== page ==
Jason Collins’ cover story in the May 6 edition of Sports Illustrated not only announced him as the first openly gay male athlete in major American sport. It also offered a profile in courage and a master class in how to conduct one’s self with grace and dignity.
Collins’ NBA peers responded to news of the journeyman center’s decision to reveal his sexual orientation with praise and support. They should be applauded for this, especially considering only nine states in America have legalized same-sex marriage.
Not everyone welcomed the news though.
During an appearance on ESPN’s “Outside The Lines”, the network’s senior NBA reporter Chris Broussard likened being openly homosexual to “walking in open rebellion to God” – a belief many fundamental Christians share.
Broussard attempted to soften his homophobia, comparing being openly gay to having premarital sex or committing adultery, rationalizing all three are outlawed in the Bible.
While Broussard is flat-out wrong for correlating homosexuality to promiscuity and infidelity, what’s truly insidious about his words is he uses his faith, and selective passages of The Bible, to shield his bigotry.
Yes, Leviticus 18:22 calls “lying with a man as with a woman” an “abomination.” The book’s author(s) were not quoting Jesus or God; they were merely the beliefs of men more than 2,000 years ago.
If Broussard and his bosses at ESPN flipped the Bible back seven chapters to Leviticus 11:7-8, they would know God commanded humans not to touch the dead pig of skin. So much for Monday Night Football.
Other nuggets of advice from the Old Testament: children who curse their parents shall be put to death (Exodus 21:15) and shrimp are unclean for human consumption (Deuteronomy 14:9-10). One would believe Broussard, having made it this far, never cursed his parents while eating shrimp, or else he might have choked.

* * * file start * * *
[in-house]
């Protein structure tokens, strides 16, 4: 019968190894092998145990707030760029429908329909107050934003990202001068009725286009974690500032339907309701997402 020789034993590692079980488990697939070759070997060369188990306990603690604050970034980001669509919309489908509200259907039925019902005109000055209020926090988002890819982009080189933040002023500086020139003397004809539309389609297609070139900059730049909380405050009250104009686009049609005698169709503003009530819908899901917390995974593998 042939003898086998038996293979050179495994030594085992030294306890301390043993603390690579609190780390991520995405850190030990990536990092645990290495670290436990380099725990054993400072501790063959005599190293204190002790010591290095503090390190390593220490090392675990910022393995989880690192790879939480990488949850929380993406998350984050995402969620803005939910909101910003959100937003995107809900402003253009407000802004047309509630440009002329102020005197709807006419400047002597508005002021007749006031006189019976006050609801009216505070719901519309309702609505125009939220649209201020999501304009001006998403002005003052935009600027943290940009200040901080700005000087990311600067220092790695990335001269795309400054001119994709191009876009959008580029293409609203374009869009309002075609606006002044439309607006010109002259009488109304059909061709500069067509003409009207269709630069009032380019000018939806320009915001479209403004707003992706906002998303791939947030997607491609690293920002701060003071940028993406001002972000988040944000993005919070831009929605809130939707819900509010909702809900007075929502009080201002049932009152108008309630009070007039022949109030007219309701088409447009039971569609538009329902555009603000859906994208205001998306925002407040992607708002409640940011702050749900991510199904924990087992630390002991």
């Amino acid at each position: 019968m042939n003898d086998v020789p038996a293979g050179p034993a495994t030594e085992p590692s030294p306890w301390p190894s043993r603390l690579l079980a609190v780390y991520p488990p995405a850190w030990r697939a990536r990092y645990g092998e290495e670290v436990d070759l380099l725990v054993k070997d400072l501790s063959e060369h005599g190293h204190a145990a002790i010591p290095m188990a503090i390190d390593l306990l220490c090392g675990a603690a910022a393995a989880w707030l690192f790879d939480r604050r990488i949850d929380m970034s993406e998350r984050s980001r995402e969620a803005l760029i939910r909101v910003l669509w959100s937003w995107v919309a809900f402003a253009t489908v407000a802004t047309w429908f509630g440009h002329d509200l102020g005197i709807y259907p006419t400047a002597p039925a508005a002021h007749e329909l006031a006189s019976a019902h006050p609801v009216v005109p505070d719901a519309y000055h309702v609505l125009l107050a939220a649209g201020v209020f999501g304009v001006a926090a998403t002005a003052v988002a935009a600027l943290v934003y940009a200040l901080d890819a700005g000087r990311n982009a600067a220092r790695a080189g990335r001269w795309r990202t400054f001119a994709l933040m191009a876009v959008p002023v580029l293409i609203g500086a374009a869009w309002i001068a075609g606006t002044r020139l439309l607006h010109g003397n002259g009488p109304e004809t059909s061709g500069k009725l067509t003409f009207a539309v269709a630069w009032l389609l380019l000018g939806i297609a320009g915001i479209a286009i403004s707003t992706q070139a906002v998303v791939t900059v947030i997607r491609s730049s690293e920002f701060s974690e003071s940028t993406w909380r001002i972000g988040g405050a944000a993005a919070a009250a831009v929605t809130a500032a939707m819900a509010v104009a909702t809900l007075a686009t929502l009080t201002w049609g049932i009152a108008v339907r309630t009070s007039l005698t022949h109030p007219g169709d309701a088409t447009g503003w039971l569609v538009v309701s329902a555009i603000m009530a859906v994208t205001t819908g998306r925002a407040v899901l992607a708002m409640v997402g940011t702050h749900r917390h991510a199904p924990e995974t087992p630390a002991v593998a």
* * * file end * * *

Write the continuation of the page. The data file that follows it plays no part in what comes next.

In order for Broussard to be just in denouncing Collins, he must be a strict fundamentalist. As “The West Wing” pointed out, that would necessitate killing those who work on Sundays and allowing fathers to sell their daughters into slavery.
Failing that, let’s call him what he really is: a hypocrite and a coward who mangled a faith, beautiful in its directive to love one another, to justify his ignorance.
The point here is not to engage Bible-thumping homophobes in a biblical tit-for-tat. The larger issue is this: The Bible, along with any book of faith, came from man. It is therefore inherently flawed and should not be taken word for word as the absolute truth.
As journalist and Harvard Divinity School graduate Chris Hedges once wrote, “I take the bible seriously. Therefore, I cannot take it literally.”
Cherry-picking sentences from ancient text does not give anyone – televangelists, politicians, NBA analysts, etc. – carte blanche to bash gays.
Broussard should look no further than the man whose Christianity he called into question to uncover what a man of faith should like.
“My parents instilled Christian values in me,” Collins wrote in Sports Illustrated. “They taught Sunday school, and I enjoyed lending a hand. I take the teachings of Jesus seriously, particularly the ones that touch on tolerance and understanding. On family trips, my parents made a point to expose us to new things, religious and cultural. In Utah, we visited the Mormon Salt Lake Temple. In Atlanta, the house of Martin Luther King Jr. That early exposure to otherness made me the guy who accepts everyone unconditionally.”
Cajun Tomato contributor Brett Schweinberg is a longtime Chicago White Sox fan who wrote in November about volunteering in the wake of Hurricane Sandy.